Is it time to think about transitioning to a multigenerational household? With the increasing cost of living and housing, young adults are more likely to live under their parents’ roofs for longer, and seniors are more likely to move in with their kids, creating a home with many generations of the same family.
The cost to rent or purchase a home is often extremely high, even unobtainable in some of the nation’s largest cities. In an effort to live well, multigenerational housing is on the rise, and as a result, housing design is beginning to cater to this trend. Accommodations like half-plexes, dual master suites, and renovated homes with lofts are a few examples of the housing development changes taking place as the multigenerational housing trend is on the rise.
Transitioning to a Multigenerational Household
Preparing for adult parents and children to live together is a tricky process that can take some time to adjust to. Here are some things to consider before making the transition:
- Ensure that the home is practical for elder care with all the necessary renovations made before the adult parent moves in. Renovations could include wheelchair or walker access, rooms being accessible on the first floor, trip hazards removed, etc.
- Renovations for privacy are also very important, as modesty and privacy are key elements of dignity for seniors. For seniors who need help with showering or other personal-care issues, hiring a caregiver can allow them to maintain their dignity and independence by separating the caregiver/child relationship in their most intimate needs.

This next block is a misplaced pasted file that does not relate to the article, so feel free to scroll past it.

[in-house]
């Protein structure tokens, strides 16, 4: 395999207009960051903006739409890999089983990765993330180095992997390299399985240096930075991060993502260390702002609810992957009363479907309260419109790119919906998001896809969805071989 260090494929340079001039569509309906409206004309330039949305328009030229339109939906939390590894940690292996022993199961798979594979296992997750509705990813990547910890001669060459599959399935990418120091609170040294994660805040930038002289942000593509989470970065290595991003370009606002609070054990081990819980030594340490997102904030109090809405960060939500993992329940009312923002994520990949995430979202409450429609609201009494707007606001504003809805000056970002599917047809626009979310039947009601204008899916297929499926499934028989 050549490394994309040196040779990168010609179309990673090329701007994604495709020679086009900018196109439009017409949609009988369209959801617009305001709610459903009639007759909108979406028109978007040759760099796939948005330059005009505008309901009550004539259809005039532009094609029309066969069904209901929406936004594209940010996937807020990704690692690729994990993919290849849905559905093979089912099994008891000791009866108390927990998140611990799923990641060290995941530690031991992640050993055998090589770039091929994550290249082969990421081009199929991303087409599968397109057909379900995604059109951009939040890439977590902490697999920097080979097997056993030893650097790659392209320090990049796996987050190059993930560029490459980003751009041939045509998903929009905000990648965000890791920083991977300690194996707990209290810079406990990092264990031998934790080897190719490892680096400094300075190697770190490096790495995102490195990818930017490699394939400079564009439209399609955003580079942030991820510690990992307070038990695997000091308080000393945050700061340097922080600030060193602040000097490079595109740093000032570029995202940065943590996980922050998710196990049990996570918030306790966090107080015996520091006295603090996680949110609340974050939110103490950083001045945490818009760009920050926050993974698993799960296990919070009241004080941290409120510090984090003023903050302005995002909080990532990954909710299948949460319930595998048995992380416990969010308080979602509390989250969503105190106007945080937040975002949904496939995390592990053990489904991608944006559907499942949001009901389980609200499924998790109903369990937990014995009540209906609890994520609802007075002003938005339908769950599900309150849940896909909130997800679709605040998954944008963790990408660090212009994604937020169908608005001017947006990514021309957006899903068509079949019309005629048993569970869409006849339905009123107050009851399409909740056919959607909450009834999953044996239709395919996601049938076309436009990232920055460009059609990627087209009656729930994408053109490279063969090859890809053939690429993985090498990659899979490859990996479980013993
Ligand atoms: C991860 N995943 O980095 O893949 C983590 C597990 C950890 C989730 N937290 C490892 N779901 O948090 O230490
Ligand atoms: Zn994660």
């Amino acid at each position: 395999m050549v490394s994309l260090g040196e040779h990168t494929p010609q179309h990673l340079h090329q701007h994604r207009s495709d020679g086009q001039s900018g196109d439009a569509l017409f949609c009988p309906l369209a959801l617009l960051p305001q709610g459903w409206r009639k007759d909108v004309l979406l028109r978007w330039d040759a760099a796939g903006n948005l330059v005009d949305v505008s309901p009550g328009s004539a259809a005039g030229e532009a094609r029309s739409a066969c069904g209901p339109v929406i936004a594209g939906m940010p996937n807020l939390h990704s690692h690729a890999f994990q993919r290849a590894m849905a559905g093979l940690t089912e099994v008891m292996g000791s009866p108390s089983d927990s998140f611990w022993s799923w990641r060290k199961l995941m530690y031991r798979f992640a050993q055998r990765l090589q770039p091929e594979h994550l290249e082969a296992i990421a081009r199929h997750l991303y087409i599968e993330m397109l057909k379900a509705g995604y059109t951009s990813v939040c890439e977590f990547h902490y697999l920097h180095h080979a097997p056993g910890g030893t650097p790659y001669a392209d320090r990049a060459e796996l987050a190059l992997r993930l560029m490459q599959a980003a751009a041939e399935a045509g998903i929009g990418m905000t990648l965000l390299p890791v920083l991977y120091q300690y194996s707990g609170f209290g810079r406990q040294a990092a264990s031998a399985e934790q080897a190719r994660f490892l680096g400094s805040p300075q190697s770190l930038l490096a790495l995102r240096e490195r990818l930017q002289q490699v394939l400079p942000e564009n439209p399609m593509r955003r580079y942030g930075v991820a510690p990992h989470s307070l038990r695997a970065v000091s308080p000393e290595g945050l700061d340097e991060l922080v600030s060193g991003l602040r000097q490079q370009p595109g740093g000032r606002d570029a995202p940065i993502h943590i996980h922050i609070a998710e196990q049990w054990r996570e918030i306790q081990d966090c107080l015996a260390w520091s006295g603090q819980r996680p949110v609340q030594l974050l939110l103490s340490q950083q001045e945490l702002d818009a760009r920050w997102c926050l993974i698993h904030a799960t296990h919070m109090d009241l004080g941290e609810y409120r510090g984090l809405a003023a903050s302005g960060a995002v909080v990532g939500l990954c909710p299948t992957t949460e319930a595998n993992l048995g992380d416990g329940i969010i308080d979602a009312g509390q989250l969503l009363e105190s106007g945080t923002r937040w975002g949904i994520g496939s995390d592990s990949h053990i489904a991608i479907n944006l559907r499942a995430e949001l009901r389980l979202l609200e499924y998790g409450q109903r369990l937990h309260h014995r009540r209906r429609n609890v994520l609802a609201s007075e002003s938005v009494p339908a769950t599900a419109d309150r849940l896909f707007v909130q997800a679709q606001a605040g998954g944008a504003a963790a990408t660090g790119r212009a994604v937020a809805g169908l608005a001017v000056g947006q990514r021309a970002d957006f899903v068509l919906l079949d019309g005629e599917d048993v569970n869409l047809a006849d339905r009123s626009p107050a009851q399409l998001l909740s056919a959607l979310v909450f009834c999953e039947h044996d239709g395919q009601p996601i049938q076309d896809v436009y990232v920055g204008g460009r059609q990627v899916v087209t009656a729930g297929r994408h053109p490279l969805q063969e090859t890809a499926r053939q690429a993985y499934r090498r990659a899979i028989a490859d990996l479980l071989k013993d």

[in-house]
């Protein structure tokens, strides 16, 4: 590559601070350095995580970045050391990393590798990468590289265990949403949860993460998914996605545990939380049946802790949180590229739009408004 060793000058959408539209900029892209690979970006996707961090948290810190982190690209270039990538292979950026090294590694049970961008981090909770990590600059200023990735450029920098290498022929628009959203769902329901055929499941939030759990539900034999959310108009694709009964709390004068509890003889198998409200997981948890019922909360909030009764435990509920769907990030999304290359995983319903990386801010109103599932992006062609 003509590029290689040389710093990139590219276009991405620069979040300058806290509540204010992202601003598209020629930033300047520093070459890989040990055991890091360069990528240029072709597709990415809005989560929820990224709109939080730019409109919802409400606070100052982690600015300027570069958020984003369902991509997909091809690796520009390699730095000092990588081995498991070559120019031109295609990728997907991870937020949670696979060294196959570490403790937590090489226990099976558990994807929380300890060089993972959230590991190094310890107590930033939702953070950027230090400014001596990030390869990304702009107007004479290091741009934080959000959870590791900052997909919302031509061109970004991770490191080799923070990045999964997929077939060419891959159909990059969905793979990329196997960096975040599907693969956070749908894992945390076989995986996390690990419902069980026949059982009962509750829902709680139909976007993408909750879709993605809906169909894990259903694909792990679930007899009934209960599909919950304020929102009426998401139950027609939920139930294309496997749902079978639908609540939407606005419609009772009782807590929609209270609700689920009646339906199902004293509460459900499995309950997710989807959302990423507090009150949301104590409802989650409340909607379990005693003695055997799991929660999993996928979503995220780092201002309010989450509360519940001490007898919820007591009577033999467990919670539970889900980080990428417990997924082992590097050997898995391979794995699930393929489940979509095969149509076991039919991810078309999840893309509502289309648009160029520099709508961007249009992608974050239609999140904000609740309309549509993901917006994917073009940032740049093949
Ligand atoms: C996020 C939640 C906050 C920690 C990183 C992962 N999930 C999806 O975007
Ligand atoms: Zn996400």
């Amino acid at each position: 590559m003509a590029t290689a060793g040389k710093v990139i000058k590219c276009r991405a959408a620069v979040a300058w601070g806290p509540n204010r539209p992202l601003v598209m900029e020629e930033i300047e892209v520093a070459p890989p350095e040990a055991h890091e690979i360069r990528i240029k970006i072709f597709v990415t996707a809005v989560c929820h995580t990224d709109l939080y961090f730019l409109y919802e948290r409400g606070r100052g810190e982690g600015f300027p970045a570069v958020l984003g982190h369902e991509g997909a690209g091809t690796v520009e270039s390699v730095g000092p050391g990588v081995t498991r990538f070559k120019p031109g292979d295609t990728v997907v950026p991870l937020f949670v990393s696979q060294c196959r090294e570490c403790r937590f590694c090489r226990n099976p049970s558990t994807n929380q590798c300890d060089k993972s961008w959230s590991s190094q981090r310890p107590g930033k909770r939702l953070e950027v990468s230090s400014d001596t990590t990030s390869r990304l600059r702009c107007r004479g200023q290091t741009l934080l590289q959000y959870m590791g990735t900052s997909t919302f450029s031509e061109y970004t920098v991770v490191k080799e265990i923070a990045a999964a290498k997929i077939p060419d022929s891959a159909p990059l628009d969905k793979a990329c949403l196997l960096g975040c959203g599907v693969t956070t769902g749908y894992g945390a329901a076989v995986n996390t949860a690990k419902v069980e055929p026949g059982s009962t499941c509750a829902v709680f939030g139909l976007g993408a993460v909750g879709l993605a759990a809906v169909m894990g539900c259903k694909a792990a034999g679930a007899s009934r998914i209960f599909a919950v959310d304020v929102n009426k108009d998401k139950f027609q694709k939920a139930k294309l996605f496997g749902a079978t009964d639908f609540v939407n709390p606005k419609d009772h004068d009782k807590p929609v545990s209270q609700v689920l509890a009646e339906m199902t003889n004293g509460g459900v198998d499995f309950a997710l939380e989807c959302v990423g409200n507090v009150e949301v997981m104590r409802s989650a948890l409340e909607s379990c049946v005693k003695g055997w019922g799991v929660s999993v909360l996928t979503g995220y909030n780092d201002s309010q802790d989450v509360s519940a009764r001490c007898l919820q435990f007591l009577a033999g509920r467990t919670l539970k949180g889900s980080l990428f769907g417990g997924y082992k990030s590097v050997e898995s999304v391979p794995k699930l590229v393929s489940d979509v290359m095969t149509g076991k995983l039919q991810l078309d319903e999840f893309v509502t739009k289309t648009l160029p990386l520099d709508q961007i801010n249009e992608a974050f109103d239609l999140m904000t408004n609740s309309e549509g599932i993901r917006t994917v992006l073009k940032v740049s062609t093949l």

- Perhaps the biggest factor in multigenerational living is the need for adequate space. On occasion, kids will have to give up or share a room to accommodate a grandparent. This might be a fine fix temporarily, but adults and children alike need separate living space, so if you plan to make multigenerational living a longterm solution, make sure each person has their own bedroom and adequate living space.
If you are interested in looking into a caregiver, we offer home care services in Tampa.
Family dynamics inevitably change, especially when a parent takes on a new role as a living-mate in their adult child’s home. It could be the first time that grandchildren have long-term guests in their home, and it is important to make them feel like they are part of the transition process. Similarly, seniors will have to adjust to sharing the head-of-household role, or relinquishing that title when entering their adult child’s home. Communication is the key to establishing a new, larger family dynamic at home.
Avoid Too Much Moving
Another factor in children caring for an elder parent is how to split up responsibilities when the parent has increasing needs, including disabilities or health conditions. Some families prefer to split their parent’s time, moving them between their homes. While this might seem like a fair solution, it can be taxing or even unfair to the aging mother or father. Frequent moves can take a toll and lead to health setbacks, confusion or mental distress.
Communicating with all parties involved, and making a decision of which home will be shared before making new living arrangements is highly recommended and can provide a more seamless transition into a new multigenerational housing situation.
Multigenerational living offers a multitude of benefits to family members including affordability, additional care, and a strengthened bond between family members. Alternative ways for the non-hosting parties to assist would include financial assistance or taking turns with offering assistance throughout the week.
American In-Home Care and our sister companies Advocate, Douglas, and Whitsyms always refer qualified, and screened care providers for home care services in Tampa and surrounding areas that are compassionate and ready to help with services like transportation, assistance with activities of daily living, and companionship. Contact us at 1-844-505-0004 to schedule your free in-home consultation to discuss which care options are right for you and your family.